Chelsea Manning Received Same Sentence As Soldier Who Tried To Sell Information
Attorneys for United States military whistleblower Chelsea Manning argue her sentence was “far and away the most severe sentence ever adjudged” in the appeal filed at the Army Court of Criminal Appeals (ACCA). It challenges the Army for sentencing Manning to around the same amount of time as a soldier who sold classified information to someone he believed was a spy.
Manning was convicted of offenses nearly three years ago. The charges stemmed from her decision to provide WikiLeaks with over a half million U.S. government documents and a video of an Apache helicopter attack in Baghdad, widely known as the “Collateral Murder” video. She exposed war crimes, diplomatic misconduct, and other instances of wrongdoing and questionable acts by U.S. officials. She is serving her sentence at Fort Leavenworth.
Bryan Martin, a Navy intelligence specialist, pled guilty in 2011 to 11 charges, which stemmed from selling classified information to an undercover FBI agent. He paid for information four times at motels nearby Fort Bragg in North Carolina. He thought the FBI agent was a Chinese spy.
“By all measures, Pfc. Manning received the same sentence as a service member who wished to sell classified information for money,” her appeal declares [PDF].
Another case, which is much more well-known, involves General David Petraeus. He pled guilty to disclosing “highly classified information to his former mistress and biographer. He apparently disclosed the materials for sex.” Yet, for his crime, he pled guilty to one misdemeanor and was only sentenced to two years of probation.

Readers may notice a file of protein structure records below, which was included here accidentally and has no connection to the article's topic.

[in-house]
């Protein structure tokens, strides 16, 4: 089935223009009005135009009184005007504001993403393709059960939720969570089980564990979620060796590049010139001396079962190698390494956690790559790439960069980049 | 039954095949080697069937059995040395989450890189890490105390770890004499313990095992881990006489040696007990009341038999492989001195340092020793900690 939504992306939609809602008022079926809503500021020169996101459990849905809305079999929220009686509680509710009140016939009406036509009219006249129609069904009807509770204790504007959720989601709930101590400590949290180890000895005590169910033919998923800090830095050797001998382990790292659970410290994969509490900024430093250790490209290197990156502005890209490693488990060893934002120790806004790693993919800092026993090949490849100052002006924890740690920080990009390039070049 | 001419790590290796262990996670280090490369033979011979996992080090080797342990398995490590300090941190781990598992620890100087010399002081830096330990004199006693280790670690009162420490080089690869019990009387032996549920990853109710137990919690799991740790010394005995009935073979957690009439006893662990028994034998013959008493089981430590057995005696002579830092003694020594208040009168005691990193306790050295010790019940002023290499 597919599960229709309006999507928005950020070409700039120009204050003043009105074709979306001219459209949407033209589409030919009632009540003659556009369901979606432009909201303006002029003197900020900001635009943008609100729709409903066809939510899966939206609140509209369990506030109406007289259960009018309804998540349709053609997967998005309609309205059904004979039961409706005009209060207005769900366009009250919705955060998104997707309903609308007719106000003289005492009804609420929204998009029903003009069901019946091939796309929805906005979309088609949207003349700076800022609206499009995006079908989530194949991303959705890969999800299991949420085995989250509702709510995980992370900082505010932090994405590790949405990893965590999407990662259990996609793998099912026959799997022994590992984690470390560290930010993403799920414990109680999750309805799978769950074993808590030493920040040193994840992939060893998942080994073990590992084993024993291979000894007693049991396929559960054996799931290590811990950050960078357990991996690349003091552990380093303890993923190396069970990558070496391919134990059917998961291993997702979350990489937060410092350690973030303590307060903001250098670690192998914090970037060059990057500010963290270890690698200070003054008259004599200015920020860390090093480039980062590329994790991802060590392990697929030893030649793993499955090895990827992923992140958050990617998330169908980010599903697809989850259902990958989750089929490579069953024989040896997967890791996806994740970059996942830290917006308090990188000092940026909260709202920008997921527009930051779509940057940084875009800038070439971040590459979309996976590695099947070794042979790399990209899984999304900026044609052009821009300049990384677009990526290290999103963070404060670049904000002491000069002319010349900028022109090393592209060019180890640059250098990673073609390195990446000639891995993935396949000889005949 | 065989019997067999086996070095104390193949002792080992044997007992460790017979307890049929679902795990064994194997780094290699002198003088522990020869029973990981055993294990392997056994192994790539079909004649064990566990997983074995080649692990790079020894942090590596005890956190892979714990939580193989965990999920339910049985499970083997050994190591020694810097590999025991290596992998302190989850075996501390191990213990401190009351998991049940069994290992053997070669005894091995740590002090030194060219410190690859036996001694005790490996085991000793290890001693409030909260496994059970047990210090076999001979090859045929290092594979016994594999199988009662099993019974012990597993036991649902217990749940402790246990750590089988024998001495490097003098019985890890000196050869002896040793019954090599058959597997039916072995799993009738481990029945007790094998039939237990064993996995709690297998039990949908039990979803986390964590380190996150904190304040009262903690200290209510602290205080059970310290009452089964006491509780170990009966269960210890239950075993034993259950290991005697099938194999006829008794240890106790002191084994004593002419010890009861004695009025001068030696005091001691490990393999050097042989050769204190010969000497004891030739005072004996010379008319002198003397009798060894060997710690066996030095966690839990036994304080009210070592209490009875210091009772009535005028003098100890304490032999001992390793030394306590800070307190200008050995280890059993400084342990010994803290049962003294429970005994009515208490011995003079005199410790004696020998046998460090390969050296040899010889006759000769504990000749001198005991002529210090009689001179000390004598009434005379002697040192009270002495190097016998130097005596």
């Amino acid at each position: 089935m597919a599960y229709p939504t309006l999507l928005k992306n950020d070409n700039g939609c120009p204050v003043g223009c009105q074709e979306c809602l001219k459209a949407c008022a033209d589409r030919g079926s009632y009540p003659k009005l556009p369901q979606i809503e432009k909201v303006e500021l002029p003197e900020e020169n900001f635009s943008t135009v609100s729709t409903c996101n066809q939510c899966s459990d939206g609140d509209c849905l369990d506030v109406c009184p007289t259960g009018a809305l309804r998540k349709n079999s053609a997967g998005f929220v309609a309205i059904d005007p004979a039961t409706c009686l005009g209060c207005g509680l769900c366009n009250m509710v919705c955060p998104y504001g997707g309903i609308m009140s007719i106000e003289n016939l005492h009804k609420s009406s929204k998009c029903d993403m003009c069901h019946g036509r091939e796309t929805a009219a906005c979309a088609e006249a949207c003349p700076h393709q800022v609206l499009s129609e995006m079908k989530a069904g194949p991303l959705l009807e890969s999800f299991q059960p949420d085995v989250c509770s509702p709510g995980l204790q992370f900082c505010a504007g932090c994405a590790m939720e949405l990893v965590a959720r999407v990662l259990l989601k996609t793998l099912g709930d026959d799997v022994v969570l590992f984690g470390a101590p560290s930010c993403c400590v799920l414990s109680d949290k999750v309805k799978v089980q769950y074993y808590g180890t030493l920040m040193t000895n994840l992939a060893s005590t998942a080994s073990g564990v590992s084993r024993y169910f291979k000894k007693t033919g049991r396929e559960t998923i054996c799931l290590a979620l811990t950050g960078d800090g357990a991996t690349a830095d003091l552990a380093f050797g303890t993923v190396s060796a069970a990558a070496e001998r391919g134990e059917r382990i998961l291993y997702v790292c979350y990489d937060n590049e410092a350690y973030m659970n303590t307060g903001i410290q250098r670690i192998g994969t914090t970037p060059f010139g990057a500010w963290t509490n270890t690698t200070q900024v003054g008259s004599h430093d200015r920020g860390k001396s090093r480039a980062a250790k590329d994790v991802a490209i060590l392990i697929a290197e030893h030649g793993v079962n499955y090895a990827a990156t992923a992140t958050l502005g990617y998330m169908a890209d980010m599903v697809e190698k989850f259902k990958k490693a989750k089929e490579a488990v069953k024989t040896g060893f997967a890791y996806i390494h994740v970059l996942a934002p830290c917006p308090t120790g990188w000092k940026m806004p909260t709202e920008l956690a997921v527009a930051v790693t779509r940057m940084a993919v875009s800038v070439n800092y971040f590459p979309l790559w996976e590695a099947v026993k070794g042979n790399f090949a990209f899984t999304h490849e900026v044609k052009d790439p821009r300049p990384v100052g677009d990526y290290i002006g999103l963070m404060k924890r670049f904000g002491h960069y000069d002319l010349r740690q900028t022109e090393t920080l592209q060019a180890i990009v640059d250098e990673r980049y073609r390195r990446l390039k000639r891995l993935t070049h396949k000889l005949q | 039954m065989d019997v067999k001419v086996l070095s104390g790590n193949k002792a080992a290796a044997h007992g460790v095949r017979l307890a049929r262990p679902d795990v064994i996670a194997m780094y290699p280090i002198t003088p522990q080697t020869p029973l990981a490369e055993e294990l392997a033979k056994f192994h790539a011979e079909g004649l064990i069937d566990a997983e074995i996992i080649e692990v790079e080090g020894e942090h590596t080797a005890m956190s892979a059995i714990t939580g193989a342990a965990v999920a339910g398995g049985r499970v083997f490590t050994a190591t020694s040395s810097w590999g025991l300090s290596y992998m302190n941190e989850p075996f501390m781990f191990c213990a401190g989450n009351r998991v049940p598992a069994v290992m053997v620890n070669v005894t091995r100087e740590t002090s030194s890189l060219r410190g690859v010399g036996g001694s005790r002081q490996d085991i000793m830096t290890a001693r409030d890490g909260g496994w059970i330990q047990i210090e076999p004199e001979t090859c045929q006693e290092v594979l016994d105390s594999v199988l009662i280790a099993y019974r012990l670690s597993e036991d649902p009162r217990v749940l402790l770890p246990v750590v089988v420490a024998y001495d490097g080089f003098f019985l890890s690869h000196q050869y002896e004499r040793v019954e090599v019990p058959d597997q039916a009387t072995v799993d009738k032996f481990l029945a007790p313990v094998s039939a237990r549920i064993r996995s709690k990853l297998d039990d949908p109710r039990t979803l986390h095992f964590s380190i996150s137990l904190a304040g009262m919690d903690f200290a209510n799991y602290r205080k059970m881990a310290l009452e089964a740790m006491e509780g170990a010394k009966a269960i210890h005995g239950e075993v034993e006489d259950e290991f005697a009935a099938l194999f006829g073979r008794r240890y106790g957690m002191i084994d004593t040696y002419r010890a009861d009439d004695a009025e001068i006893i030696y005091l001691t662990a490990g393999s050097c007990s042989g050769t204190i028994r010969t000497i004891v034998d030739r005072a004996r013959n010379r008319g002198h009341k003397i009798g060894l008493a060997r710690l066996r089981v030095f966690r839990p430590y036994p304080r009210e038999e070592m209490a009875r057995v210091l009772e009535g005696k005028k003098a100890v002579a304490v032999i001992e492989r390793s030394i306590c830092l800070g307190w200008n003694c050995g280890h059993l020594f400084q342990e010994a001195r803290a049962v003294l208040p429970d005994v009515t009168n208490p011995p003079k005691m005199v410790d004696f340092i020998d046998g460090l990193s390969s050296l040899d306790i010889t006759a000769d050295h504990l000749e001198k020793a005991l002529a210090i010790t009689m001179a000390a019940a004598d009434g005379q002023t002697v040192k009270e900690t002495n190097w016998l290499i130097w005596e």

The information, which Petraeus improperly possessed, included “Black Books” containing the identities of covert officers, war strategy, intelligence capabilities, and notes from his discussions with President Barack Obama. He also lied to FBI special agents about leaking to his biographer. But his defense was able to convince prosecutors to back off and avoid charging Petraeus with a felony that would make it impossible for him to work as an adviser on matters of war in Washington again.
According to the appeal, “The trial counsel in Pfc. Manning’s case claimed her crime was worse than any soldier in history. He obviously did not have the benefit of knowing about General Petraeus’s misdeeds when he made the statement.”
Manning’s attorneys distinguish Martin and Petraeus’s from three whistleblower prosecutions pursued in federal court.
The appeal highlights Thomas Drake, an analyst for the National Security Agency, who blew the whistle on fraud, waste, and abuse involving a program called Trailblazer. He was accused of retaining classified information in violation of the Espionage Act. The Justice Department zealously pursued him, but ultimately, the case collapsed. Drake pled guilty to a misdemeanor and was sentenced to a year of probation—all because he spoke to a Baltimore Sun reporter about corruption at the NSA.